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Old 07-20-2017, 10:21 AM   #1
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Default North Dakota waterfowl/upland hunt





A buddy and I are wanting to book a combo. duck-pheasant hunt (at least semi-guided) in North Dakota. Any recommendations would be appreciated. Thanks
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Old 07-20-2017, 04:25 PM   #2
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Default Re: North Dakota waterfowl/upland hunt





North Dakota is quite easy to freelance as a lot of ground is accessible because if its not posted its fair game to hunt the only places you may run into problems is the overcrowded areas like Devils Lake and the River. I haven't been in two years now but we didn't have any problems gaining access to ground that was posted. Plenty of Pheasants, Ducks, and Geese as long as you are willing to put a few miles on.
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Old 07-24-2017, 03:28 PM   #3
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Default Re: North Dakota waterfowl/upland hunt

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Originally Posted by FOWLHEAD View Post
North Dakota is quite easy to freelance as a lot of ground is accessible because if its not posted its fair game to hunt the only places you may run into problems is the overcrowded areas like Devils Lake and the River. I haven't been in two years now but we didn't have any problems gaining access to ground that was posted. Plenty of Pheasants, Ducks, and Geese as long as you are willing to put a few miles on.
While this can be true, it can also be very misleading. Replace "easy" with "easier than most other states" and its nearly spot on

Its been a few years since i have hunted ND myself, but not since scouting on the way home from Sask, or having friends been hunting up there. I can say that Posted ground is only increasing as the years go on. I have not hunted pheasants in ND (yet), but know that there are plenty of opportunities for upland birds on the PLOTS grounds, and other public areas, not to mention the private ground. A majority of the good waterfowl hunts will be found on private crop fields. If it is posted, contacting the landowner is not hard to do. Gaining permission usually isn't an issue, but can vary depending on location, their reasons for posting, and competition from other hunters in the area. Take a field AND water setup just in case you strike out on finding an unposted feed, or gaining permission for a feed. Dont be afraid to run traffic if the opportunity arises either!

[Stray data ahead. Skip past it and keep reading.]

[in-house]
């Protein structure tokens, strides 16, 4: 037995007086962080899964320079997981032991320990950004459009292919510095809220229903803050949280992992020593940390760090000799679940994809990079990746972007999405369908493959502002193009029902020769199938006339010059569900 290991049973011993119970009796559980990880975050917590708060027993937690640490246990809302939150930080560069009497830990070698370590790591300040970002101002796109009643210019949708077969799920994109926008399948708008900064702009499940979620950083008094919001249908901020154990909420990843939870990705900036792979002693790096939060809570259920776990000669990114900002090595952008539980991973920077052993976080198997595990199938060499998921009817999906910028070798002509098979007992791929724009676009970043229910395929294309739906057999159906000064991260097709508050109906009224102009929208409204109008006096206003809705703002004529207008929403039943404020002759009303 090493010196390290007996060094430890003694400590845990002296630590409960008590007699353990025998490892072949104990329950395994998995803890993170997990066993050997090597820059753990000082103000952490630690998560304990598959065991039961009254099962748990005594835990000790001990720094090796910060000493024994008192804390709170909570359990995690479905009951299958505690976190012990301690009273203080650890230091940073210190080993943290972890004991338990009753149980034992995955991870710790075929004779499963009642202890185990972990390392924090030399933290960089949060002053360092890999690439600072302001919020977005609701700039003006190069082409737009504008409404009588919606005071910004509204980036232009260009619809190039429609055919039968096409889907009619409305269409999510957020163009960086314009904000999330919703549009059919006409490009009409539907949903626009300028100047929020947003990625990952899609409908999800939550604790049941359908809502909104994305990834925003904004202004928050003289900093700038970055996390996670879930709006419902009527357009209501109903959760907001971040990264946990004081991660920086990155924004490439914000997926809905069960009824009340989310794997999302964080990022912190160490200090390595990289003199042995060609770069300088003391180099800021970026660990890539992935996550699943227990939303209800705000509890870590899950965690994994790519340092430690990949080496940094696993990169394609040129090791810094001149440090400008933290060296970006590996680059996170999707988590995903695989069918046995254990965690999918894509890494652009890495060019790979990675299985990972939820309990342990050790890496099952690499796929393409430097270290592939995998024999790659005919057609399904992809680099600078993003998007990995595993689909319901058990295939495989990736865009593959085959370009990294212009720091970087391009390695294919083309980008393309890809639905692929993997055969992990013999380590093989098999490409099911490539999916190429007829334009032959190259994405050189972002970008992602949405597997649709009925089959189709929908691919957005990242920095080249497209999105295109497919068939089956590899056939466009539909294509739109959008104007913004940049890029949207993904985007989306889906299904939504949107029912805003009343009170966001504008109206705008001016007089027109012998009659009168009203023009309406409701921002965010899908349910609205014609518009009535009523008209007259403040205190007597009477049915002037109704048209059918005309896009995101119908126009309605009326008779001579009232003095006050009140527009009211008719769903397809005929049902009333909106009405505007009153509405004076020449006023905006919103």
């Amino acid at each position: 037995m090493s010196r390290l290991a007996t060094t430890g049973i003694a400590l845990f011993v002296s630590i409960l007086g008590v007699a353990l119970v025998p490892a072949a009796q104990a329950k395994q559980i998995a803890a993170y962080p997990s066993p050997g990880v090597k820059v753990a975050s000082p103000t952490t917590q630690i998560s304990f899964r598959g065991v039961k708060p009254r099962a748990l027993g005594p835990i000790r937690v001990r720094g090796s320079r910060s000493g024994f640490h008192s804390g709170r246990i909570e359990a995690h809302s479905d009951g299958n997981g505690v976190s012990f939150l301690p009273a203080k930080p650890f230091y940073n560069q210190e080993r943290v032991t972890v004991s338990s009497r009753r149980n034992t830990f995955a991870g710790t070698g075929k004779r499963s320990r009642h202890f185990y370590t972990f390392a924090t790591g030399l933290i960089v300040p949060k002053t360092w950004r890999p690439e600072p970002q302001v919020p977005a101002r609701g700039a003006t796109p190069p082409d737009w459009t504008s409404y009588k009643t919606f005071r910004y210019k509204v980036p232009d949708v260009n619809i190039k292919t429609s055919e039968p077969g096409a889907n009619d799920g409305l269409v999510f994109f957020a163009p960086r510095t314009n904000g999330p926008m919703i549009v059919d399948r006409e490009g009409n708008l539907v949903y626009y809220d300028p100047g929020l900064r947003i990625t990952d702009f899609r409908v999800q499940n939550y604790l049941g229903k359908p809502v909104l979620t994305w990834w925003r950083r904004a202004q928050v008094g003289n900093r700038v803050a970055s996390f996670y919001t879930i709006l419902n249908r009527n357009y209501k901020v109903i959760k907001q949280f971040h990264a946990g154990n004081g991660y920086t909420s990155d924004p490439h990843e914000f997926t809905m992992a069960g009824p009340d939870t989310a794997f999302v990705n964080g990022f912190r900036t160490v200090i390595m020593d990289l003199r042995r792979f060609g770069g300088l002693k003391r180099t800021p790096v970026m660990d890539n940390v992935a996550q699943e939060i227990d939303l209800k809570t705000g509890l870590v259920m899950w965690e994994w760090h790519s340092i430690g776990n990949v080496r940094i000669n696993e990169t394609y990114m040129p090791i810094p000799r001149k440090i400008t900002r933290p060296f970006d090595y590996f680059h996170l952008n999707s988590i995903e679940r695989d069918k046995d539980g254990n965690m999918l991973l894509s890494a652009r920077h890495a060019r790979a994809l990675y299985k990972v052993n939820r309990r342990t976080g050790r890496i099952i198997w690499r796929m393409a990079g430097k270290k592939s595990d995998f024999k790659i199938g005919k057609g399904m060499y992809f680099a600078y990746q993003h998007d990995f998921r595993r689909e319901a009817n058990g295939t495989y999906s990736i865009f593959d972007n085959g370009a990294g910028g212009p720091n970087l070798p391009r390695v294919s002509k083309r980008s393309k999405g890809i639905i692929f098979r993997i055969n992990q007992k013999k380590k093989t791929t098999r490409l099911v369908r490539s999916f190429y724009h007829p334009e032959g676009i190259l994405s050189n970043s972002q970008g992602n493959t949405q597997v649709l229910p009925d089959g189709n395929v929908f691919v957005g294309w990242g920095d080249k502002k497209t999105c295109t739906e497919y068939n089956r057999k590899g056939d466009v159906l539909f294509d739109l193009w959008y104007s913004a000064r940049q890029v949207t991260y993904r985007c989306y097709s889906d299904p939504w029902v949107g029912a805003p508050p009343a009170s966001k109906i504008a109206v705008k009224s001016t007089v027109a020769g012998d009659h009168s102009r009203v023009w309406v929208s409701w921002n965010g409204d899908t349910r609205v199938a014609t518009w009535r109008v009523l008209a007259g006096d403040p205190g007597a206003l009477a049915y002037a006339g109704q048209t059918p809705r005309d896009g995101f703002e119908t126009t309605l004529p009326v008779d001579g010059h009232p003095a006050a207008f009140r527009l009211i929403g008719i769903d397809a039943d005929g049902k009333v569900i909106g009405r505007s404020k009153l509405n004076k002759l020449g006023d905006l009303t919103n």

Not saying this is how to do your hunt. But this is how we structure our hunting trips (less the upland) and it has worked very well for us: Scout in the evenings, hunt in the mornings, and get the upland birds after the morning hunt. BUT always end the day with at least a couple guys, if not the whole group, SCOUTING. Unless you want to focus on upland for a day. Oh, and visit with the locals! Many will point you in a direction of areas to scout, and sometimes specific properties. Unlike Iowa, their judgment of "a lot" of birds, is pretty accurate. Also, when they say there are "NOT a lot", there might be more than enough birds to satisfy your trigger finger, game straps, and wear a dog out lol (from experience). You will know not to bother when they say there isnt any birds. There will be more than IA, but nothing for ND.

I would imagine that you will put on several miles scouting with the dry/drought conditions. Depending on the time of your trip, when you find them... you will REALLY find them! Start with finding large waters and areas that show lots of potholes on google maps, Scout for waterfowl, and mark posted and un-posted upland ground on GPS that you see while on the road. And dont let your truck be a street princess! You will find waters that you cant see until you top the last hill before the road ends in water... and hopefully ducks! You will also prob find dried up wetlands, that will hold good numbers of pheasants as well.

I second the suggestion for freelancing. Especially if you have the equipment and the drive to make things happen. Put some of the $ in your "guide fund" into some extra equipment, or gas to fill the trucks a couple extra times to get on good birds, and your already ahead! And everyone will learn something, and become a better hunter from the experience. Not even debatable! If you dont learn something, you're doing it wrong, or should just quit because you're too good

On the flip side: There is no shame in hiring a guide. On a "tough year", Freelancing can be exhausting if you dont have guys that are up to the task. And seemingly impossible to have good/great hunts consistently, without effort from all involved. The only positives i can come up with for a having a guide: 1.) He may keep your barrels warm if/when the hunting is tough for others. 2.) You will spend less time behind the wheel.

Either way, have fun! and good luck on your trip! I will be up there killing geese before long, and maybe again later in the season.
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